The grieving families of 29 men killed in a New Zealand mine explosion 18 months ago vowed Friday to fight for the bodies to be returned after the new mine owner revealed no recovery was planned.
Solid Energy, which is buying the Pike River Coal mine, said it would not put more lives at risk attempting to bring out the dead men.
"The only safe, feasible and credible option for recovering the men's bodies will be as part of a future commercial mining operation. This will take some years to develop and implement," Solid Energy chief executive Don Elder said.
The families of the miners -- 24 New Zealanders, two Australians, two Britons and a South African -- were irate after Elder told them there was only a five to 10 percent likelihood of a successful recovery.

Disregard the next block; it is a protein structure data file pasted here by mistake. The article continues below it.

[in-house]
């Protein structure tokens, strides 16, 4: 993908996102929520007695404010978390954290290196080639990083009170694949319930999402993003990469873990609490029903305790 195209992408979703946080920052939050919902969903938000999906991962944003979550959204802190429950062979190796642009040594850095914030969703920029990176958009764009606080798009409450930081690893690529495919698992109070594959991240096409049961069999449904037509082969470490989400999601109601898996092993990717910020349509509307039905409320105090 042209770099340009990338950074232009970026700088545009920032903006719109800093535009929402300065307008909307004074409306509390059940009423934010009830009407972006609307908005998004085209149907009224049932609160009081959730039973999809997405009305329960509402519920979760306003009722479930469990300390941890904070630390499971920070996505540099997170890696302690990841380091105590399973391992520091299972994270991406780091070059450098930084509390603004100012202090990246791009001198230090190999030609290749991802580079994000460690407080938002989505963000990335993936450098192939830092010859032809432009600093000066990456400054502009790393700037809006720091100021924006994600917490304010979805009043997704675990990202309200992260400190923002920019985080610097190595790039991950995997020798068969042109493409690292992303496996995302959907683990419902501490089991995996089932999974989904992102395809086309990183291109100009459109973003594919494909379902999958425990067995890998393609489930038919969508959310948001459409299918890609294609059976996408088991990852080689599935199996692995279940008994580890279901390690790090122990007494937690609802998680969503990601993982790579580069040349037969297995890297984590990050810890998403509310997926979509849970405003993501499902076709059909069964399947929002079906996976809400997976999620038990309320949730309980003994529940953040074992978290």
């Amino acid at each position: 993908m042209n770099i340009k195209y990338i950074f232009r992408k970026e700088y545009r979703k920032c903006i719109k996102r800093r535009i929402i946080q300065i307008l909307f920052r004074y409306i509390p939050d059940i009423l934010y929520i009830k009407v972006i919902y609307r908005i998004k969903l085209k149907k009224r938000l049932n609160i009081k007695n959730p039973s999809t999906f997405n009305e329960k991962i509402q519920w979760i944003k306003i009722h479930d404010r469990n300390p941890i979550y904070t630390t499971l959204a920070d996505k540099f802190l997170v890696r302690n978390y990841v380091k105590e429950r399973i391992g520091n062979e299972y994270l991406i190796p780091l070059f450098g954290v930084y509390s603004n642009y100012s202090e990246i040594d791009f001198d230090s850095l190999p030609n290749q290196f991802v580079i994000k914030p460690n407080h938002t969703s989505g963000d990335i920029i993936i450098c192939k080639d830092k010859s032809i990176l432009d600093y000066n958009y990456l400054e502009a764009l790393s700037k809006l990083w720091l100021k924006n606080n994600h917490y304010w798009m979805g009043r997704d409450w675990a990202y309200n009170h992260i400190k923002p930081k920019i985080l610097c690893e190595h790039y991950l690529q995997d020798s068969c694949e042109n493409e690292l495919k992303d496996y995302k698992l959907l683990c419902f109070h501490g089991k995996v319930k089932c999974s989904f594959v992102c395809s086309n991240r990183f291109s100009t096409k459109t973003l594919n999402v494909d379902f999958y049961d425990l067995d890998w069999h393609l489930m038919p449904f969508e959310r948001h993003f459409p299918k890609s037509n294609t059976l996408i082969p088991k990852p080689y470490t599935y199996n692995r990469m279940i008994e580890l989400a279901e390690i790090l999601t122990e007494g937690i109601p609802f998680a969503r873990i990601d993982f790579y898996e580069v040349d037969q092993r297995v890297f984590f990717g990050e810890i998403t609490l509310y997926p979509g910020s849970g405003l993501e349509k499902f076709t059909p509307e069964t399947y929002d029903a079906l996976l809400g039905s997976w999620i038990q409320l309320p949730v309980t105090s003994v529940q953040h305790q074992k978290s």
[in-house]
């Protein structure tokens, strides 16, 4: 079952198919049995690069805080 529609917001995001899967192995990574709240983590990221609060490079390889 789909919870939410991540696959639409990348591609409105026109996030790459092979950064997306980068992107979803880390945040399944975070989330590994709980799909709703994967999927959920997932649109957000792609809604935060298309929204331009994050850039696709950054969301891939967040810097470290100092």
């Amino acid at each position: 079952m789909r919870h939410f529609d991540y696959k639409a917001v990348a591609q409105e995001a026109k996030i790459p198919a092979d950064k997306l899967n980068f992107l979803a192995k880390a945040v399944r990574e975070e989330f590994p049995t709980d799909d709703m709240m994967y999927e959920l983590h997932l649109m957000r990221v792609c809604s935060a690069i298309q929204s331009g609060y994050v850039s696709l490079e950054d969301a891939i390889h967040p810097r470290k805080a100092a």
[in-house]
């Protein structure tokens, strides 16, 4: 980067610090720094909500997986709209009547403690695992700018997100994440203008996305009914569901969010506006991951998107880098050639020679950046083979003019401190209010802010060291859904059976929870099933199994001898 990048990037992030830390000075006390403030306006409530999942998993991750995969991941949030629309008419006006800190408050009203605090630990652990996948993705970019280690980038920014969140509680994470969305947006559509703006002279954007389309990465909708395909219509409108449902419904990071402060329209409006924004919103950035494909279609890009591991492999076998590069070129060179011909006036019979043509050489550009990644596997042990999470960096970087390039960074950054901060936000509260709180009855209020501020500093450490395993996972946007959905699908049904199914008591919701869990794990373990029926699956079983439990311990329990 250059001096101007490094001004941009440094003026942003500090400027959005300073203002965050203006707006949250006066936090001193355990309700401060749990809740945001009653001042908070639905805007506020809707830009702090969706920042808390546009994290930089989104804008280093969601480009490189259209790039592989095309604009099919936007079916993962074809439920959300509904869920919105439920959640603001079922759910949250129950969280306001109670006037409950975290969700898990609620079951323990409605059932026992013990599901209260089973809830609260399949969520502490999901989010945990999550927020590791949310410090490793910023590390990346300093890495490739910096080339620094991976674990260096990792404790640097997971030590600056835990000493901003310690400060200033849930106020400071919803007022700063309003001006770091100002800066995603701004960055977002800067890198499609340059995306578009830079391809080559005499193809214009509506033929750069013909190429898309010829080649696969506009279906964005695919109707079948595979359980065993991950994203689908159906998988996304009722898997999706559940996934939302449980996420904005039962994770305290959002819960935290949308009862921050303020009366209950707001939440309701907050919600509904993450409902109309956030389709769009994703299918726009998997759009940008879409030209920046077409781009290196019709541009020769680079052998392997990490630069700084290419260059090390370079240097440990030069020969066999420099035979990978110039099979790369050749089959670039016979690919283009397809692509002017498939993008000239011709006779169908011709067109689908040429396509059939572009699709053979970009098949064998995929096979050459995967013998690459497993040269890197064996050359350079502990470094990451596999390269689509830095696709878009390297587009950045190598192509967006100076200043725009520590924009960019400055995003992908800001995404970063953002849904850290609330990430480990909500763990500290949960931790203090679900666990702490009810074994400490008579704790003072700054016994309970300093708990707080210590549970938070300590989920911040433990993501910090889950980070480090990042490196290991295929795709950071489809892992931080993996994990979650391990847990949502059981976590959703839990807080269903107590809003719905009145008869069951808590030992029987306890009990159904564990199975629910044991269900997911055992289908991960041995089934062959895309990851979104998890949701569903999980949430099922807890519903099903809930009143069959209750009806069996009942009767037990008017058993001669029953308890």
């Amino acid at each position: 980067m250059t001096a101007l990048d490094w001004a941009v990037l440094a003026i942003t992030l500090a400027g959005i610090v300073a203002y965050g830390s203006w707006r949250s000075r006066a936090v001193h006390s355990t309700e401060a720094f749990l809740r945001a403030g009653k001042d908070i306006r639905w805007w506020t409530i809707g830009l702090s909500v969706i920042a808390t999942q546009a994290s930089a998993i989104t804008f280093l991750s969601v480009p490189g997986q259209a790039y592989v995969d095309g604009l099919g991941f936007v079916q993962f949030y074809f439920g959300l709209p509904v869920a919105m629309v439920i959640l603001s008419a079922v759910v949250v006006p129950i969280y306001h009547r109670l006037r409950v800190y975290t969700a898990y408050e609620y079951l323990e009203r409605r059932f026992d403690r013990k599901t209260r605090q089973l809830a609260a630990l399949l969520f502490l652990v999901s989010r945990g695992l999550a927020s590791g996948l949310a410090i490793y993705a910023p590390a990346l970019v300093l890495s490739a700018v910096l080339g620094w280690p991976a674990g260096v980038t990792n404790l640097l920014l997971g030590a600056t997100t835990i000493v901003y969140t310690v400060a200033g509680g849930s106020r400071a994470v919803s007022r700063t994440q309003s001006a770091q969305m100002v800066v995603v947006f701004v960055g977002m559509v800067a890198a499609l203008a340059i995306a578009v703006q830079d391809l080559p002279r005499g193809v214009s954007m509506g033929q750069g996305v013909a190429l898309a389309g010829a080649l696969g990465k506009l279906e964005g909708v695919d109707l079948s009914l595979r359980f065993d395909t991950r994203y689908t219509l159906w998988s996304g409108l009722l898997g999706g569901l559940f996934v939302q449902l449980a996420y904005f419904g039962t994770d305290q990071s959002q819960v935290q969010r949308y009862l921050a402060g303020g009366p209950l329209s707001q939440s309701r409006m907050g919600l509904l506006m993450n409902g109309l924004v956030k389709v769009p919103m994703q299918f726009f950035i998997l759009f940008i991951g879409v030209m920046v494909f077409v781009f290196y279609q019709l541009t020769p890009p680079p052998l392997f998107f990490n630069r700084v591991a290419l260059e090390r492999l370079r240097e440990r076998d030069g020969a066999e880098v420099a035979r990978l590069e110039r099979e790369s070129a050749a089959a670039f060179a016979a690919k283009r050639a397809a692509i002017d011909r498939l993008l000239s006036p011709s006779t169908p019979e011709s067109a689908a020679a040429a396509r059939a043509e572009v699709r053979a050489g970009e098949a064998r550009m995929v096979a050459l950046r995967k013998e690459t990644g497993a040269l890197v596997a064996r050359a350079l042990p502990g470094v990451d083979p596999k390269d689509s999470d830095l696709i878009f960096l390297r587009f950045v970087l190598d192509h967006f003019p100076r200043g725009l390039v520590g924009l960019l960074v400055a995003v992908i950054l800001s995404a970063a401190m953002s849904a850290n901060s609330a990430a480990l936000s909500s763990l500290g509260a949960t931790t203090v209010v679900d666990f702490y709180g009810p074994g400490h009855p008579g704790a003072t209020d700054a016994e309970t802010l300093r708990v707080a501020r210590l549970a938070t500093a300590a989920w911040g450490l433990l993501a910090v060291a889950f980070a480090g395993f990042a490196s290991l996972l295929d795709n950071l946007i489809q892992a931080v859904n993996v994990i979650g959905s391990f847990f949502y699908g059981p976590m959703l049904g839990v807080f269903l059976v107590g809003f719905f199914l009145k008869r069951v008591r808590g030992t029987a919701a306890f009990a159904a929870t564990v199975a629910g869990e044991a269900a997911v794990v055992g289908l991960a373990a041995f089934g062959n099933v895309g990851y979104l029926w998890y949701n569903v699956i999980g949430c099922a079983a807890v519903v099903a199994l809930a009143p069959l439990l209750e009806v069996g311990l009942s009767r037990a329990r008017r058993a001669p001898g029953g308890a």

Bernie Monk, whose 23-year-old son Michael died in the November 2010 explosions, told the Zealand Herald he was "mad as hell" and the families were pursuing legal options.
"I'm not going to give up. I want my son home for my family. My son deserves a burial," he said.
Anna Osborne, whose husband Milton was among the victims, said it was difficult hearing the reality of the situation facing the families.
"But we are going to get down and get our men out. I'm not giving up."
Monk said the families were also prepared to block Solid Energy's efforts to remove coal from the site if it started mining before recovering the bodies.
Mining stopped at Pike River after the explosion and the Pike River Coal company went into receivership soon after.
An inquiry into the accident is expected to be completed later this year.